countryside hedgerows

Whites in a May hedge.

I love the frothiness of a May hedge when Hawthorn comes into flower, providing explosions of white blossom, while in front the white of Cow Parsley is a matching partner to it. The white of the Cow Parsley has a hint of green to it and it has open umbels of flowers atop wiry stems. A third white flowers joins them but looks less significant, the Greater Stitchwort, a neat little plant covered in white starlike blooms.

I want to share my set of photos with you, all taken within a few minutes on a short 10 metres stretch of lane.


While photographing the hedgerow plants, we noticed this old hedgeline with a few old Hawthorns remaining still flowering profusely alongside the ruins of farm buildings.

countryside landscapes migration Powis Powys trees Wales wildlife woodland woodlands

Waterfall Walkabout

We made a quick visit to the waterfall at Llanrhaeadr-ym-Mochnant, in Powys  last year and vowed to return. So in late august we did just that not thinking that being still in the holiday period it would be so much busier than our previous spring visit. But many people were walking off into the hills so our wander was still quite quiet.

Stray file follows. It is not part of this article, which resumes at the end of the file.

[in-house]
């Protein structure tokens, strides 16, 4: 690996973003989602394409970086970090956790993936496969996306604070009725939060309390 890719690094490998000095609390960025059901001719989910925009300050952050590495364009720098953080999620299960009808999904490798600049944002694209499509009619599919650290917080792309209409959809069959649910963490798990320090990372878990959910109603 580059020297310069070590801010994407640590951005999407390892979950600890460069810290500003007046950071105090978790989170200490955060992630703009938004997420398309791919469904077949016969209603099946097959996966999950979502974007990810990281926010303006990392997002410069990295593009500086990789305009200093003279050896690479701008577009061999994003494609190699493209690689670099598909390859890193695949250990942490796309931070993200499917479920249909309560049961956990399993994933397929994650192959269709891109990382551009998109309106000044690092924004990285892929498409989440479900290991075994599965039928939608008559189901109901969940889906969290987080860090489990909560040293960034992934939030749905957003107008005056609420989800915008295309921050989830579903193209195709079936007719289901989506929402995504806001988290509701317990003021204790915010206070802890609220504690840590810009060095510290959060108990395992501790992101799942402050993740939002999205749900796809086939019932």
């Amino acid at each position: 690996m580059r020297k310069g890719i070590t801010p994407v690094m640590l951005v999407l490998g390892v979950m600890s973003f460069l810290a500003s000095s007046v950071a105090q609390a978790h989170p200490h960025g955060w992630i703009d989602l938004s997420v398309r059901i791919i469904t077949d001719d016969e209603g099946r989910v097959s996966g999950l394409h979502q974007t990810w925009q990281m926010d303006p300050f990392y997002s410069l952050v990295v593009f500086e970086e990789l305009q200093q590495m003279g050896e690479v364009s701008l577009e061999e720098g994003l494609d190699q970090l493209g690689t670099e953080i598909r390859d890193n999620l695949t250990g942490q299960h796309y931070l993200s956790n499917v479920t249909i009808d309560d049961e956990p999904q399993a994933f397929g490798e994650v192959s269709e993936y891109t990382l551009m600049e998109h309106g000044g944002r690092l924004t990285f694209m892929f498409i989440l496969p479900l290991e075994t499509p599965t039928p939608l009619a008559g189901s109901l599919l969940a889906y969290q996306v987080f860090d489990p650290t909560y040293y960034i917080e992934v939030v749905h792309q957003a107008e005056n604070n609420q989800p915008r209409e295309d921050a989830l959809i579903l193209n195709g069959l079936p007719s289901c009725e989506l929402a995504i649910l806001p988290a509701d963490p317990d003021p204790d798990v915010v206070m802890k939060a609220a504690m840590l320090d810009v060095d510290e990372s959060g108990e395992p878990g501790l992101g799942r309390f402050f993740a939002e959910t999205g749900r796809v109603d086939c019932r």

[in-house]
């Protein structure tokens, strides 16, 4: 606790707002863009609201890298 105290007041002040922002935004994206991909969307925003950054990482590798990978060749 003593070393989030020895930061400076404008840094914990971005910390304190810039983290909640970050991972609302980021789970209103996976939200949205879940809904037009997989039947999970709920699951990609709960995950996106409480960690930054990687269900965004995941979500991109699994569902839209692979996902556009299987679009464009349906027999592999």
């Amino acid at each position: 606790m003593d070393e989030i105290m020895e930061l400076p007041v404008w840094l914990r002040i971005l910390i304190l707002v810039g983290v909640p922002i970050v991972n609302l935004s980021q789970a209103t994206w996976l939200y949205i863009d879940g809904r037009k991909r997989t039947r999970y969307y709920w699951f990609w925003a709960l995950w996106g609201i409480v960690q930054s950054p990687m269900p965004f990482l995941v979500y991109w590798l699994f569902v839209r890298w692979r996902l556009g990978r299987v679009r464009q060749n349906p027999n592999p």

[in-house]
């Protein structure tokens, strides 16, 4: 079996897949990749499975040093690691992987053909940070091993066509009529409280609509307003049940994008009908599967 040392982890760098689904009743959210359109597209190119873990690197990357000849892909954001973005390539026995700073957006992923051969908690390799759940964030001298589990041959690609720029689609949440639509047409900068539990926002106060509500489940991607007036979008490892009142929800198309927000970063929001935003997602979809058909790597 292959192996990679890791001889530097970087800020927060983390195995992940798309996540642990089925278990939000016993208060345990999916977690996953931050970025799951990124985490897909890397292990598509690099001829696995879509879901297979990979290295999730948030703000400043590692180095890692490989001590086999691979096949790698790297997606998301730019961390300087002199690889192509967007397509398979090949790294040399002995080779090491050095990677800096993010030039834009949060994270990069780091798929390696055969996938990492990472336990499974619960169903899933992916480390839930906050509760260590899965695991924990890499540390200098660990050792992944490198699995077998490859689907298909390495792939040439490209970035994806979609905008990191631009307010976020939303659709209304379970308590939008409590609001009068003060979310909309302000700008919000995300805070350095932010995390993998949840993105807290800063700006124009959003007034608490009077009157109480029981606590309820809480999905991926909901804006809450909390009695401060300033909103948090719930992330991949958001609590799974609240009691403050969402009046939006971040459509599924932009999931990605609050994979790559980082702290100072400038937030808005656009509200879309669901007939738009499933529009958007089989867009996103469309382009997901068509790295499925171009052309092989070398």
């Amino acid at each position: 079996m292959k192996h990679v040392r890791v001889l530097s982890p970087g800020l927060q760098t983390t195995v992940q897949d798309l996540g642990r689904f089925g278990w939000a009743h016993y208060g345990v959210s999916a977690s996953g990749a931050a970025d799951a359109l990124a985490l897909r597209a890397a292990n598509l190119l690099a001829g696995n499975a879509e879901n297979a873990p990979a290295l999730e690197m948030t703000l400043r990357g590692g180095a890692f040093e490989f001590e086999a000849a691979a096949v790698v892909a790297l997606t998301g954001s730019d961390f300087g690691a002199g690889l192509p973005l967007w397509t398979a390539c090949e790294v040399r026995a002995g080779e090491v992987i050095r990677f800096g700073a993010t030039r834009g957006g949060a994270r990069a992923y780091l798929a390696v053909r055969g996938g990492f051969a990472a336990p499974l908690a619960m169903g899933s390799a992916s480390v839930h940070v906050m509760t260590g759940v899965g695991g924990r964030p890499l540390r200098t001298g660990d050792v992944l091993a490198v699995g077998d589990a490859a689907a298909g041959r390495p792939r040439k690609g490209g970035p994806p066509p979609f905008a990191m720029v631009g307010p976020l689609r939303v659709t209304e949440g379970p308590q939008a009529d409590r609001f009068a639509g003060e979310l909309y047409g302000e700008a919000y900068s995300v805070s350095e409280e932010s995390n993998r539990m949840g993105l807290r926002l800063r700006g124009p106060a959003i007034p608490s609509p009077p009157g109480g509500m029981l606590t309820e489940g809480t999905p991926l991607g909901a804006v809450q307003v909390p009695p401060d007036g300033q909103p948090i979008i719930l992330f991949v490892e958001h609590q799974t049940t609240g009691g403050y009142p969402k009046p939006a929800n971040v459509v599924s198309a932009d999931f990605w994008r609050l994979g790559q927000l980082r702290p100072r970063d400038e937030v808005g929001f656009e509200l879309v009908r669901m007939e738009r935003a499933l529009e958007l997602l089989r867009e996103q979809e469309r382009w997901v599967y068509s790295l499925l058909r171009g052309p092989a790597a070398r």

After our usual coffee and cakes which we enjoyed in the cafe at the base of the falls we set off up a narrow path and quickly found the stream that flowed rapidly from the falls themselves. The cafe is part of an interesting and unusual endeavour, a business which involves a campsite and retreat as well as the cafe, a little empire to nourish the body, the soul and the mind. It is a place to find peace and get close to nature.